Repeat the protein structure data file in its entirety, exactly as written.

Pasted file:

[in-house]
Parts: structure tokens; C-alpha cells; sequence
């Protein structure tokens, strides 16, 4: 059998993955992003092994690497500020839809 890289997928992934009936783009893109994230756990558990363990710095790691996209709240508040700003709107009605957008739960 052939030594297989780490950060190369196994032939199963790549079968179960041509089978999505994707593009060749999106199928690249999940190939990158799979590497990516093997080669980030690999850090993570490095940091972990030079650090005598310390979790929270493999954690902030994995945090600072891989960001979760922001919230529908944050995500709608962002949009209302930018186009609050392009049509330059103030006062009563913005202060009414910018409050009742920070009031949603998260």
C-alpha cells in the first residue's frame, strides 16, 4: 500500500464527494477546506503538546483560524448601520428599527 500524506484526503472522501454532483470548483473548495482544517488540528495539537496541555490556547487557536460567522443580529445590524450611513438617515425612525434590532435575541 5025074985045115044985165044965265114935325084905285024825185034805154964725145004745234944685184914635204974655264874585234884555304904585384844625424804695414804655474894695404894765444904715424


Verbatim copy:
[in-house]
Parts: structure tokens; C-alpha cells; sequence
């Protein structure tokens, strides 16, 4: 059998993955992003092994690497500020839809 890289997928992934009936783009893109994230756990558990363990710095790691996209709240508040700003709107009605957008739960 052939030594297989780490950060190369196994032939199963790549079968179960041509089978999505994707593009060749999106199928690249999940190939990158799979590497990516093997080669980030690999850090993570490095940091972990030079650090005598310390979790929270493999954690902030994995945090600072891989960001979760922001919230529908944050995500709608962002949009209302930018186009609050392009049509330059103030006062009563913005202060009414910018409050009742920070009031949603998260």
C-alpha cells in the first residue's frame, strides 16, 4: 500500500464527494477546506503538546483560524448601520428599527 500524506484526503472522501454532483470548483473548495482544517488540528495539537496541555490556547487557536460567522443580529445590524450611513438617515425612525434590532435575541 5025074985045115044985165044965265114935325084905285024825185034805154964725145004745234944685184914635204974655264874585234884555304904585384844625424804695414804655474894695404894765444904715424